LOUISVILLE, Ky. (WDRB) -- U.S. Rep. John Yarmuth said he is standing by his controversial comments about the weekend confrontation involving Kentucky students in Washington, D.C.
The Democrat from Louisville was reacting to initial media reports about the clash at the Lincoln Memorial. Students from Covington Catholic High School, some wearing Make America Great Again hats in support of President Trump, seemed to be mocking a Native American activist.
Yarmuth tweeted this at 10:28 a.m. Sunday:
I am calling for a total and complete shutdown of teenagers wearing MAGA hats until we can figure out what is going on. They seem to be poisoning young minds. [1/2] https://t.co/yq5bLd4kE2— Rep. John Yarmuth (@RepJohnYarmuth) January 20, 2019
Yarmuth said Monday that the post was meant to be a joke.
“It was pretty obvious that in no way should anyone take it literally that I would propose banning somebody from wearing a hat,” Yarmuth said. “That's crazy, and I'm a strong believer in the First Amendment. I would never propose that.”
But Yarmuth critics said the joke was not funny.
“I find it distasteful for an elected official to call for the limiting of constitutional rights, even as a joke,” said Jim Stansbury, chairman of the Jefferson County Republican Party.
Yarmuth is not backing down even after additional video and eyewitness accounts paint the students as victims, not antagonists.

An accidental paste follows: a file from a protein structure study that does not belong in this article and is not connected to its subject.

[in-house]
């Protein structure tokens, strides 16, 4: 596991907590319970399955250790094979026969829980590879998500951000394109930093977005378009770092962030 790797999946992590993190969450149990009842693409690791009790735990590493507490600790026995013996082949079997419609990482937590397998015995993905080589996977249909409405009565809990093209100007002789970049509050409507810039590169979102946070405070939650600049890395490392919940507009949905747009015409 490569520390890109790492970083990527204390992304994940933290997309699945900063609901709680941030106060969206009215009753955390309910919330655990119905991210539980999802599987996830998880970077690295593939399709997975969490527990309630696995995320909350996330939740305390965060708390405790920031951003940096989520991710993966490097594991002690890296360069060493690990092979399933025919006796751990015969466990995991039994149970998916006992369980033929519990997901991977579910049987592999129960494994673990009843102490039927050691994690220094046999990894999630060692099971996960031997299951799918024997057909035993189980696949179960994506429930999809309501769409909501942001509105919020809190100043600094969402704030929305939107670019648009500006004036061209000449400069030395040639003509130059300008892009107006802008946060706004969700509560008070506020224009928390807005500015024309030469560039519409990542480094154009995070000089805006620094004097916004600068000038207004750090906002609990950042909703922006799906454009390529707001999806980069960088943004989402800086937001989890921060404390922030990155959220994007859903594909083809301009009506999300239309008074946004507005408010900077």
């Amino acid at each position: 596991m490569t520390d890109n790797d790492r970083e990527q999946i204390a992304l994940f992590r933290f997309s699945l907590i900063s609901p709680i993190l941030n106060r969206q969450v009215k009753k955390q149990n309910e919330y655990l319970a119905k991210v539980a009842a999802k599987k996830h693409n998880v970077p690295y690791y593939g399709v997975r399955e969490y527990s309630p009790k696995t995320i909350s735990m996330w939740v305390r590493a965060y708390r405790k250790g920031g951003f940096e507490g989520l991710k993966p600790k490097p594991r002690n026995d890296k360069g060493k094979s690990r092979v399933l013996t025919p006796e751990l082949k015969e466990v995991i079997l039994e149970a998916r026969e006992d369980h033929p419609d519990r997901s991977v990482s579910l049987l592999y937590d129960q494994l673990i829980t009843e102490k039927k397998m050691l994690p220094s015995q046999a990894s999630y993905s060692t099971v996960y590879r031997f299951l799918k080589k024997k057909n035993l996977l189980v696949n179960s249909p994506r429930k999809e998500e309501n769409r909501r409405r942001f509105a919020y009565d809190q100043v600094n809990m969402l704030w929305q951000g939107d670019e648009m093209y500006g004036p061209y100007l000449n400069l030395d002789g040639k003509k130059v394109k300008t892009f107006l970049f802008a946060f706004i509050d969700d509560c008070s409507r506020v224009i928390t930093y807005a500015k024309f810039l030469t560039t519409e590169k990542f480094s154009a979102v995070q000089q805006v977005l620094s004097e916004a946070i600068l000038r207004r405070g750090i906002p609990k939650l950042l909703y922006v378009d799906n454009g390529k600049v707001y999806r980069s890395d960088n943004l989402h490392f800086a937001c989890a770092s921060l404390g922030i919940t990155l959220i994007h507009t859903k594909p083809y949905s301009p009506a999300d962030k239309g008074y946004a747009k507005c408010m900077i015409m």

“I believe these kids acted inappropriately, whether they were provoked or not,” Yarmuth said. “And, again, I was trying to have a little fun with the MAGA hats.”
Yarmuth said the wording of the tweet intentionally used the language Trump used when he proposed banning travel from some Muslim countries.
Stansbury said Yarmuth should have held off before taking to social media.
“We need to wait and make sure you've got the whole story before you tweet, before you put it on Facebook, before you report it,” he said.
Yarmuth does agree that, in the current political climate, social media can be a dangerous place.
“I don't think there's any question about that,” Yarmuth said. “That's particularly dangerous for someone in my position, because the world expects you to have an immediate comment, and a lot of times, you're commenting without full information.”
Yarmuth tried to clarify his comments in a series of follow-up tweets. He said he has no plans to delete his posts.
“I stand by what I say, and if I change my mind, I say publicly that I made a mistake," he said. "I'm not ready to do that yet."
Copyright 2019 WDRB Media. All rights reserved.